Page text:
Excerpt from Groundskeeping by Lee Cole, plus links to reviews, author biography & more

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A novel

by Lee Cole

Groundskeeping by Lee Cole X
Groundskeeping by Lee Cole
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  • First Published:
    Mar 2022, 336 pages

    Feb 2023, 336 pages


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Book Reviewed by:
Rebecca Foster
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Print Excerpt

I say I'm from Paducah, I told her. It's the closest major town—­ if you can call it that. They sell these T-­shirts that say paducah, kentucky: halfway between possum trot and monkey's eyebrow. Then there's a cartoon picture of a monkey and possum, hanging by their tails from separate trees, reaching out to each other, Sistine Chapel–­style.

Wait, how is it between a monkey and a possum?

Geographically, I said. Those are the names of towns—­Possum Trot and Monkey's Eyebrow.



That's amazing.

I could think of another word.

Well, she said, you're not there anymore. She raised her beer to me. I didn't have a drink at the moment, so I fist-­bumped the Solo cup. She was closer to me than she needed to be, I thought—­close enough that I could see the faint hairs on her upper lip and feel the heat from her body and her breath. I couldn't place what it was about her that attracted me. Maybe some sense of shared understanding, real or imagined—­that we were of a kind. Maybe it didn't matter. I figured these sorts of things suffered from close scrutiny anyhow. She was a pretty girl at a party who seemed to enjoy talking with me, and with whom I wanted to be close. Better to leave it at that.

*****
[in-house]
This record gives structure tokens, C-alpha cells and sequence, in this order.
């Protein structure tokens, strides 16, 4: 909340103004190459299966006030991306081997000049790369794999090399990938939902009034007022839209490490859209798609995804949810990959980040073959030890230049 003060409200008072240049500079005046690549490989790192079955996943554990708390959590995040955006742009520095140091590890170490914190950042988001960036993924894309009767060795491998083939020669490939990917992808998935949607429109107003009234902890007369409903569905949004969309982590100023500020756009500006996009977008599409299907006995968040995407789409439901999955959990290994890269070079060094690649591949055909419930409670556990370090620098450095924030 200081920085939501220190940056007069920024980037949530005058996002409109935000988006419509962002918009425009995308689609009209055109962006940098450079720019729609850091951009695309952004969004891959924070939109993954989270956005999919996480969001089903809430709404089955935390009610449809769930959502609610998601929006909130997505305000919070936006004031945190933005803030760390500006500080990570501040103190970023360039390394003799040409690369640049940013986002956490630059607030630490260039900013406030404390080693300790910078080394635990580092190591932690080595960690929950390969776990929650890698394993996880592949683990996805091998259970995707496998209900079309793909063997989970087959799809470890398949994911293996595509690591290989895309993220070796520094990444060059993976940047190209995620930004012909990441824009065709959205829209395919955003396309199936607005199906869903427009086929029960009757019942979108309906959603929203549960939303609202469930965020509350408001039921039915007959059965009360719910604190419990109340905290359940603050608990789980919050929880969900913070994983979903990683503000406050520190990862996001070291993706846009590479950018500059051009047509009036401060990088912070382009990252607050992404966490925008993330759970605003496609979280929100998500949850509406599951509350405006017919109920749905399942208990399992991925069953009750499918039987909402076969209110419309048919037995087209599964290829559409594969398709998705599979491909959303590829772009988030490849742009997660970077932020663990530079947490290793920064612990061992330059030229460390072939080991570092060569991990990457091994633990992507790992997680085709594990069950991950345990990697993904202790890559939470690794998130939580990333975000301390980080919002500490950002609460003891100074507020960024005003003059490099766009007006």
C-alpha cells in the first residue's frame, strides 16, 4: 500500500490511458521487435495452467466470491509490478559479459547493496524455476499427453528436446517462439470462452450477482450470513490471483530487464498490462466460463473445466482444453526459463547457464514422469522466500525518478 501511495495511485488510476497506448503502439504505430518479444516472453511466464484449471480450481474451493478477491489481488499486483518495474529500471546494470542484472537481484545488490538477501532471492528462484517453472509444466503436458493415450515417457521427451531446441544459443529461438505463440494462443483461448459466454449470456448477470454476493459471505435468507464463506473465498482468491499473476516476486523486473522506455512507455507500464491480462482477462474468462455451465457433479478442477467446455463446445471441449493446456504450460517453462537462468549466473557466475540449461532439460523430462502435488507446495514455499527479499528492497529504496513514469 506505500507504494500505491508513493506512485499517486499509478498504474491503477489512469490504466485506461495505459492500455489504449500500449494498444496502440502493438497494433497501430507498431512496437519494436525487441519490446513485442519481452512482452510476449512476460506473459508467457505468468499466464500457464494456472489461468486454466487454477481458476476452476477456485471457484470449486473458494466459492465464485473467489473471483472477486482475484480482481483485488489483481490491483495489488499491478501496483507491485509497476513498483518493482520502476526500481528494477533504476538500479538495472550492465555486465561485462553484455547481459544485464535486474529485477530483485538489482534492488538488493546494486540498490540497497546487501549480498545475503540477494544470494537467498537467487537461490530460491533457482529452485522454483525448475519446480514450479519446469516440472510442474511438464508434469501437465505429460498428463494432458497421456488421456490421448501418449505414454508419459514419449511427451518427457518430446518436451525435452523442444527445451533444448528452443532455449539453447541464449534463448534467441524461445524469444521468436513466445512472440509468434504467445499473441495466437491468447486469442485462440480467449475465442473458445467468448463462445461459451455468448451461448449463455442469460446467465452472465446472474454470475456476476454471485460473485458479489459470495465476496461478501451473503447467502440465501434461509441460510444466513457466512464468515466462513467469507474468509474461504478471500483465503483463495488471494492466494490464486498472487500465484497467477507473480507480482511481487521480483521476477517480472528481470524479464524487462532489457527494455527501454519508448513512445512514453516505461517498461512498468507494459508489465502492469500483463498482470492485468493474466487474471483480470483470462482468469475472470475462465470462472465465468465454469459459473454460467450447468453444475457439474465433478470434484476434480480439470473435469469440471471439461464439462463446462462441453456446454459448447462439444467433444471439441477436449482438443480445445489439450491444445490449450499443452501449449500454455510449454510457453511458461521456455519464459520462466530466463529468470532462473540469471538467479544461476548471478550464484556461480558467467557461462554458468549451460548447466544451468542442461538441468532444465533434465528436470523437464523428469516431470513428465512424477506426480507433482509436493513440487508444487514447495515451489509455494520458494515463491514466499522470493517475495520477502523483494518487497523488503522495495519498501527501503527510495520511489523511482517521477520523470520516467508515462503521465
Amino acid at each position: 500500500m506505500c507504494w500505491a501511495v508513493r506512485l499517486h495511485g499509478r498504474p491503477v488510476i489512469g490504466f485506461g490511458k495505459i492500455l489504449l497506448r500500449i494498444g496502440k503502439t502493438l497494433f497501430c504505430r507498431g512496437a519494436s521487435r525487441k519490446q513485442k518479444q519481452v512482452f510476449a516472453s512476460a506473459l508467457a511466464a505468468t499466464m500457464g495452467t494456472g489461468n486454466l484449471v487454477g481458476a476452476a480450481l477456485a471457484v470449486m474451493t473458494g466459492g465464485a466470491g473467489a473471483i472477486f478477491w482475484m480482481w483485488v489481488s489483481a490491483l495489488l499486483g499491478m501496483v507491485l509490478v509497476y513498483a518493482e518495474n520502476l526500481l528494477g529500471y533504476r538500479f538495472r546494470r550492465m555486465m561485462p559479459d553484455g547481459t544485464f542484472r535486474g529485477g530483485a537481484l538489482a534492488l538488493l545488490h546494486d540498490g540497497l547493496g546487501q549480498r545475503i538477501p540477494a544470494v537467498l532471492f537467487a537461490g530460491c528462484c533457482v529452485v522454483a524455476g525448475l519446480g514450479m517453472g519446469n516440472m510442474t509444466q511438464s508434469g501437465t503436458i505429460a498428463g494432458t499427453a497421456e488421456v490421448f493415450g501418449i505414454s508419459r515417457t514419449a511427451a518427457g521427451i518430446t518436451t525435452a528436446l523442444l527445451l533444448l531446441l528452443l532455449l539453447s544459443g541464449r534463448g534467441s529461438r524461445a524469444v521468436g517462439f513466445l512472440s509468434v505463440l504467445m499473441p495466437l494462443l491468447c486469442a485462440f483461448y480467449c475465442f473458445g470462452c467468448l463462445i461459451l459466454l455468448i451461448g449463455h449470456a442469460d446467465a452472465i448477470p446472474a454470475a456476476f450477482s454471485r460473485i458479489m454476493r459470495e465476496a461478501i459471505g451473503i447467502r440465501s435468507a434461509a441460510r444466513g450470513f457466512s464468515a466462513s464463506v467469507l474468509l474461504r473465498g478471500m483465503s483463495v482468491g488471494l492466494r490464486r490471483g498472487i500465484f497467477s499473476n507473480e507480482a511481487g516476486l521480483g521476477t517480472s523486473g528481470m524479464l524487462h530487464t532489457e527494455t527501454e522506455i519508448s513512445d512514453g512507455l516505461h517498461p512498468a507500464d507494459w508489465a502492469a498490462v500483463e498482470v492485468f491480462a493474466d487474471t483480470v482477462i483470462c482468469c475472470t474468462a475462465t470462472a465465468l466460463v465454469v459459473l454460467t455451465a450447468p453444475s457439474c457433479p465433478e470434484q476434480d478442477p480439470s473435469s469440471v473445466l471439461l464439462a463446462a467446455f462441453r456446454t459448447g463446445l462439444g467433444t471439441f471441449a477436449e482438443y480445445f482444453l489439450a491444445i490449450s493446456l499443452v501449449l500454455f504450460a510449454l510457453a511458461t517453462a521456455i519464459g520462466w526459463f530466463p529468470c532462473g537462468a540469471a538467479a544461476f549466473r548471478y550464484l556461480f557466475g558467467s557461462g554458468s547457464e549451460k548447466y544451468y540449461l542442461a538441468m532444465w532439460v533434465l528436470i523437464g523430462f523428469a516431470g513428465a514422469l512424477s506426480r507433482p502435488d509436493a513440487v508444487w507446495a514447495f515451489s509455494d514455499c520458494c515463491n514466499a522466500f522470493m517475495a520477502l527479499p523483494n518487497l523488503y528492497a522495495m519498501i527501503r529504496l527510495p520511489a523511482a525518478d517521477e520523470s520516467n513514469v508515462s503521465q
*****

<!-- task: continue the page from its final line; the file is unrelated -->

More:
I'd probably feel differently about Virginia if I was born there, she said.

Where were you born?

She eyed me slyly for a moment, as if trying to discern whether I really cared. A country that no longer exists, she said.

Is this a riddle?

Her brows drew together almost imperceptibly. No, it's not a riddle, she said. She took a drink. There were teeth impressions on the lip of the Solo cup where she'd been chewing on it.

What happened to the country?

I hope you find the right place, she said, not seeming to have heard my question. Maybe you'll know it when you see it and you'll feel at home. Then she touched my arm and said, I'm going to the porch to smoke. It was nice meeting you.

I gave her my name and she gave me hers—­Alma, she said. Shaking her hand was like putting a letter in a mailbox, not knowing if you'd ever get a reply. You dropped the envelope and shut the metal hatch, and then you were empty-­handed. Before she walked away, she asked me what I did—­if I was a graduate student or TA or what. I told her I was a writer, but maybe my speech was slurred. She looked at me like I'd meant to say I was something else.

Someone took me home. I remember it was a pickup truck with eagles airbrushed in mid-­flight on the doors against a backdrop of rippling stars and stripes. The image was ethereal, and I stood there in the driveway looking at it for a long time, mesmerized. Someone was standing in the yard, very drunk, naming off the cities of the world that would be underwater in the next fifty years. Houston, Dhaka, Miami, Mumbai. He was counting on his fingers. Alexandria, Rio, Atlantic City, New Orleans.

The driver of the airbrushed truck materialized finally and told me to get in. I'd seen him at the party but hadn't spoken to him. Every time I'd gone to fetch a beer in the kitchen, he'd been leaning against the avocado fridge, talking about John Ashbery.

I'm gonna roll down the window in case you need to be sick, he said, and so I rode in the passenger seat with the wind drying my eyes, high beams unfurling the road ahead of us. He asked my permission to smoke and I said, Of course, as if we were old friends and I was offended he'd even asked. I'll take one too if you don't mind, I said.

This is my last one, he said. There was a long pause. We can float it though, if you want.

That's okay, I said, and though I meant that it was fine for him to smoke it alone, he went ahead and passed it to me. This guy, the driver, was wearing a PBS T-­shirt and a ratty red sock hat. Whose truck is this? I said, suddenly aware that it couldn't be his.

Excerpted from Groundskeeping by Lee Cole. Copyright © 2022. All rights reserved. No part of this excerpt may be reproduced or reprinted without permission in writing from the publisher.

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